We give our children an allowance when they start school, and we “pay their grade.” This means that in kindergarten, they receive 50 cents a week, $1 a week in 1st grade, $2 a week in second grade, and so forth. We do this because we believe that it’s very important to teach children how to manage money at an early age. At age 16, they’ll be expected to work part-time to earn their spending money, as my husband and I both did.
The truth is, most people learn absolutely nothing about money management until adulthood, and unfortunately, their money lessons are often learned in the school of hard knocks. People learn very quickly about the dangers of racking up unmanageable debt at high interest rates when they have to file bankruptcy, but I believe that my job as a parent is to give my children the tools they need to avoid that kind of painful situation. No one else is going to do this for me, and I don’t want to wait until my children are adults to try to teach them good money habits. In adulthood, their money problems could be very complex, costly, and tied to great emotional upheaval. However, when children are young, their sponge-like brains are eager to learn, so this is the best time to teach them about good financial management.
I believe that children can only really learn to manage money through experience, and with parental guidance, and a regular allowance has many advantages:
1) You must have money in order to manage it. When Bee was in basketball camp, her teacher told her that the only way to get really good at basketball is to handle a basketball every day, to get really familiar with how it feels in your hands. The same is true of money.
2) An allowance gives kids a chance to make minor money mistakes, and learn from them. Adult money mistakes are usually much more costly, and can have far-reaching consequences.
3) An allowance helps kids understand the concepts of income and expenses. They can learn to budget their money, think before they buy, and make careful spending choices.
4) It’s been my experience that children have greater appreciation for things they buy with their own money, and this often translates into more respect for what’s given to them. For example, when Bee and I were school shopping, I held up two dresses, and asked her which one she liked better. She asked, “Which one costs less?” When I told her that cost wasn’t an issue – both were on sale, so she should just choose the one she liked better – she replied, “Well, I just don’t want you to have to spend too much, because I know we have a budget.” (See? SEE?)
I think that allowance should be given weekly, and that it should not be tied to chores. Our children are expected to do chores as their contribution to our household, therefore their allowance is a gift (with educational benefits). It’s not contingent on the completion of chores (however, they can earn extra money if they do extra chores). When they don’t do their assigned chores, the consequence is usually more chores. I do think it’s reasonable to withhold allowance when a child is rude, disrespectful, or disobedient. I always tell my kids, “When you’re not nice, Mommy doesn’t feel very generous.” Children must understand that bad behavior has consequences, and taking a hit in the piggy bank is often a very effective way to teach that lesson.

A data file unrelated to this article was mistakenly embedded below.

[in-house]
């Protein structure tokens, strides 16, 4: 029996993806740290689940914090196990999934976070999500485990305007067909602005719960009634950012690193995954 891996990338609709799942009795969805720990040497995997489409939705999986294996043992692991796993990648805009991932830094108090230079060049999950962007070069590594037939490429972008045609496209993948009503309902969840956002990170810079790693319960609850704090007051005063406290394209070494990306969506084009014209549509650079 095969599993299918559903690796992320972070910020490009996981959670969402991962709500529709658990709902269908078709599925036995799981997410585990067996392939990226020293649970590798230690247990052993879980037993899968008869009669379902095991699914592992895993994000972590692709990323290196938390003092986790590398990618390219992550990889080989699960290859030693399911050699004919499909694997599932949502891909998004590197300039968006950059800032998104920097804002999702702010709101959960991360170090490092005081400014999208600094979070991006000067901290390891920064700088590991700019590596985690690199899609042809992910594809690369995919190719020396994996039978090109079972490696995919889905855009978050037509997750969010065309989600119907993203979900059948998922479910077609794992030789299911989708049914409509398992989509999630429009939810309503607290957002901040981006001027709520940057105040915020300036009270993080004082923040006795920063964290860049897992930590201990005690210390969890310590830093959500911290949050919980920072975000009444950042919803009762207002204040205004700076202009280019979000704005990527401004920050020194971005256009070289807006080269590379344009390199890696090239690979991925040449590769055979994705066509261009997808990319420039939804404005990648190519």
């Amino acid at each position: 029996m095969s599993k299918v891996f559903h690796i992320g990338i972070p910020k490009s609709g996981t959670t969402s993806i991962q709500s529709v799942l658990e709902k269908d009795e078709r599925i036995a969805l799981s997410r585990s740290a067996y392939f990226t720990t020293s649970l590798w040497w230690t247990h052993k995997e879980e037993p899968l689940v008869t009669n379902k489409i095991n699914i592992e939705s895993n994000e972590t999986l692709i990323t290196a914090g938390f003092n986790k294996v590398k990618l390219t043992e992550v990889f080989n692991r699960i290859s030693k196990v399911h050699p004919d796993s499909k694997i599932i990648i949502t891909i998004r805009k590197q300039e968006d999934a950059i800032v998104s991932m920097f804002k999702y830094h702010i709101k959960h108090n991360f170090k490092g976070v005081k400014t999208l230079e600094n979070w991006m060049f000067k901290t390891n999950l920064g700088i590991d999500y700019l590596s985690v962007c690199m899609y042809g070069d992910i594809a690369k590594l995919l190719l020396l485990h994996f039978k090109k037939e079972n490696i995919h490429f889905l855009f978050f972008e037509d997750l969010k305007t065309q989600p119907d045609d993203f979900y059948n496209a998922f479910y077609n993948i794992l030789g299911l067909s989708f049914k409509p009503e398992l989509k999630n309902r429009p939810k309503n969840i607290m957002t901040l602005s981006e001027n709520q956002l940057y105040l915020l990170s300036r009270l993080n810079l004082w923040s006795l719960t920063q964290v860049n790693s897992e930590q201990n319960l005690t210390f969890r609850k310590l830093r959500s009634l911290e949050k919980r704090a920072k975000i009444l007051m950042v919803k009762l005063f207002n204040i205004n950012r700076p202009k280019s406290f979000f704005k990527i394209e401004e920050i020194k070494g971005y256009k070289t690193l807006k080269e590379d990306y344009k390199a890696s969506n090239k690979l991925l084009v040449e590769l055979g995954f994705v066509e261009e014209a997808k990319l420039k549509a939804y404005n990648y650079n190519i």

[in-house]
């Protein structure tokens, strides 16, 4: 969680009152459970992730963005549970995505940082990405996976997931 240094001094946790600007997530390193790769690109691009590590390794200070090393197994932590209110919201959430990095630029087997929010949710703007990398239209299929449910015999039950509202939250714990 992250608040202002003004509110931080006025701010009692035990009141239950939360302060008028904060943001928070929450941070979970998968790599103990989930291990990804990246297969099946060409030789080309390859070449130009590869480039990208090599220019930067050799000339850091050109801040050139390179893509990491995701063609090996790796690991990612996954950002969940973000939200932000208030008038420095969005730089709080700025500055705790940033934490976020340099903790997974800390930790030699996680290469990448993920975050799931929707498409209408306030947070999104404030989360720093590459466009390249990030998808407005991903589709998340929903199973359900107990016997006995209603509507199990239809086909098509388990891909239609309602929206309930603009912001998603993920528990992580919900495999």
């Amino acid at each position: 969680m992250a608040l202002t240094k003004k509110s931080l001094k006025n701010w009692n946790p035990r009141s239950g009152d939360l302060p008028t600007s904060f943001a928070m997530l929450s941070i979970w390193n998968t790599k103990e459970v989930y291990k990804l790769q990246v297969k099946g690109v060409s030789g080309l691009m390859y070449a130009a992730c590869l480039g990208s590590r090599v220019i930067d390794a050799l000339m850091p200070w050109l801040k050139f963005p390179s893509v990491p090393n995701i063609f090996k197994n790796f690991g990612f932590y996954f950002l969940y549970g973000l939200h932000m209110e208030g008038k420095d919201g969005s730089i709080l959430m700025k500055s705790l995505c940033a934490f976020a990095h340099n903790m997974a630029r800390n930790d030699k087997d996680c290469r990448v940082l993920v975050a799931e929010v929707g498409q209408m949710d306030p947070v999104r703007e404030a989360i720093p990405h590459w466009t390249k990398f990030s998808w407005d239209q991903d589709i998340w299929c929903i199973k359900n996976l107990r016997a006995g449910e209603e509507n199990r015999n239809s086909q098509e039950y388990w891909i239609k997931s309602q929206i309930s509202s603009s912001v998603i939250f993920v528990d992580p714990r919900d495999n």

I require that Bee take responsibility for collecting her money, and keeping a record of what she’s been given. Each Sunday, she must ask me for her allowance before bedtime, and make a checkmark on the family calendar, to indicate that she was paid. If she fails to do this, she’s out of luck until next week. I instituted this policy to insure honesty and accountability because, in the past, Bee would come to me and claim that I hadn’t given her any allowance for “several weeks,” and I often couldn’t remember whether I had or hadn’t, so I didn’t know if she was telling the truth.
It’s best to give children clear guidelines about what their allowance must pay for. For example, Bee’s allowance is intended for extras, such as candy, toys, CDs, etc. She’s not expected to contribute to the cost of her clothing, food, or school supplies, because at this point, it’s our responsibility as parents to provide for her basic needs. As she gets older, and her tastes in clothing become more expensive, for example, we will redefine those expectations.
We do encourage Bee to give to the church, and to causes that are important to her, and we try to set a positive example for her, but we don’t require this kind of giving. She must make her own spending choices, and we want her to give charitably if she is moved to – not because we force her to (for this is not truly charitable). We also don’t force her to save money because, again, we want her to understand the consequences if she doesn’t. The purpose of her allowance is to help her learn to manage her money through her own successes and failures, because those are the lessons that stick.
Bee is a diligent saver, so we opened a savings account for her, and this summer, I’ve taught her how to read her statement, balance her register, and fill out deposit slips. She enjoys learning these concepts, and I enjoy teaching her. I’m confident that when she goes out into the world for the first time, on her own, she’ll have the knowledge to make smart money choices.
And I will have done my job.[print-me/]